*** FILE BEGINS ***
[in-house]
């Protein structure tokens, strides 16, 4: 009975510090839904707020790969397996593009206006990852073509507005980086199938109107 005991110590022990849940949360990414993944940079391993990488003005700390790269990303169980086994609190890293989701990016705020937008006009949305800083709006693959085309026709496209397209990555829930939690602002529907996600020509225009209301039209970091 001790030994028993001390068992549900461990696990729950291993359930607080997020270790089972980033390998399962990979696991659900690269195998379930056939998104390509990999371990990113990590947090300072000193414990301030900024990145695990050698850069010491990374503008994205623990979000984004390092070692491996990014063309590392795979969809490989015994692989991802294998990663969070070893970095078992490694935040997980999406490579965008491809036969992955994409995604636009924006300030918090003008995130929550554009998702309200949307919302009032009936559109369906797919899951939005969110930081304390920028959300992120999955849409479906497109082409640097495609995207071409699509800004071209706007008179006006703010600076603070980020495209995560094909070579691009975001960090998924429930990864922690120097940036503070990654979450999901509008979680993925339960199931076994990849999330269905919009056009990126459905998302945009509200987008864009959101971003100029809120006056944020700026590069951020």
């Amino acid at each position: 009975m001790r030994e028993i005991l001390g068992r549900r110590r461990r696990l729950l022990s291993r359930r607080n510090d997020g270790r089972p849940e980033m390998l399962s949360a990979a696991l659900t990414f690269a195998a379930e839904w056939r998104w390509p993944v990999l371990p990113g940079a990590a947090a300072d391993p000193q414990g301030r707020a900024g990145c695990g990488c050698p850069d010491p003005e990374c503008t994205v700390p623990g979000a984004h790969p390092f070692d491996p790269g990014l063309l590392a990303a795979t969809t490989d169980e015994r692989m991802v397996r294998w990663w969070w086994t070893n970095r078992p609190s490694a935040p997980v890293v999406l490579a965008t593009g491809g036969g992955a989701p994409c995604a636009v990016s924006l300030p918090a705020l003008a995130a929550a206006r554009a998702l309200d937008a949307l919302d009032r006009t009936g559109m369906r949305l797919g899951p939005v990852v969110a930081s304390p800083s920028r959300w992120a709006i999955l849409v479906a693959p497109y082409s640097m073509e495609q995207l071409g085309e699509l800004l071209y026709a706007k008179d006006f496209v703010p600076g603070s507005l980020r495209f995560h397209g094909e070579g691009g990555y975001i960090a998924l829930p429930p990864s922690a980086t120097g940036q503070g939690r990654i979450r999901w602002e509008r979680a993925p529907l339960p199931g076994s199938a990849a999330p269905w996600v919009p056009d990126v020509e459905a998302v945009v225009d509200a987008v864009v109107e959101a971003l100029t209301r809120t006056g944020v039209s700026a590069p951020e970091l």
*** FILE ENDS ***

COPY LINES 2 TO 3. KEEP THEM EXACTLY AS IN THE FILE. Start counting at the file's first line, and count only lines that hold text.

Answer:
């Protein structure tokens, strides 16, 4: 009975510090839904707020790969397996593009206006990852073509507005980086199938109107 005991110590022990849940949360990414993944940079391993990488003005700390790269990303169980086994609190890293989701990016705020937008006009949305800083709006693959085309026709496209397209990555829930939690602002529907996600020509225009209301039209970091 001790030994028993001390068992549900461990696990729950291993359930607080997020270790089972980033390998399962990979696991659900690269195998379930056939998104390509990999371990990113990590947090300072000193414990301030900024990145695990050698850069010491990374503008994205623990979000984004390092070692491996990014063309590392795979969809490989015994692989991802294998990663969070070893970095078992490694935040997980999406490579965008491809036969992955994409995604636009924006300030918090003008995130929550554009998702309200949307919302009032009936559109369906797919899951939005969110930081304390920028959300992120999955849409479906497109082409640097495609995207071409699509800004071209706007008179006006703010600076603070980020495209995560094909070579691009975001960090998924429930990864922690120097940036503070990654979450999901509008979680993925339960199931076994990849999330269905919009056009990126459905998302945009509200987008864009959101971003100029809120006056944020700026590069951020």
């Amino acid at each position: 009975m001790r030994e028993i005991l001390g068992r549900r110590r461990r696990l729950l022990s291993r359930r607080n510090d997020g270790r089972p849940e980033m390998l399962s949360a990979a696991l659900t990414f690269a195998a379930e839904w056939r998104w390509p993944v990999l371990p990113g940079a990590a947090a300072d391993p000193q414990g301030r707020a900024g990145c695990g990488c050698p850069d010491p003005e990374c503008t994205v700390p623990g979000a984004h790969p390092f070692d491996p790269g990014l063309l590392a990303a795979t969809t490989d169980e015994r692989m991802v397996r294998w990663w969070w086994t070893n970095r078992p609190s490694a935040p997980v890293v999406l490579a965008t593009g491809g036969g992955a989701p994409c995604a636009v990016s924006l300030p918090a705020l003008a995130a929550a206006r554009a998702l309200d937008a949307l919302d009032r006009t009936g559109m369906r949305l797919g899951p939005v990852v969110a930081s304390p800083s920028r959300w992120a709006i999955l849409v479906a693959p497109y082409s640097m073509e495609q995207l071409g085309e699509l800004l071209y026709a706007k008179d006006f496209v703010p600076g603070s507005l980020r495209f995560h397209g094909e070579g691009g990555y975001i960090a998924l829930p429930p990864s922690a980086t120097g940036q503070g939690r990654i979450r999901w602002e509008r979680a993925p529907l339960p199931g076994s199938a990849a999330p269905w996600v919009p056009d990126v020509e459905a998302v945009v225009d509200a987008v864009v109107e959101a971003l100029t209301r809120t006056g944020v039209s700026a590069p951020e970091l």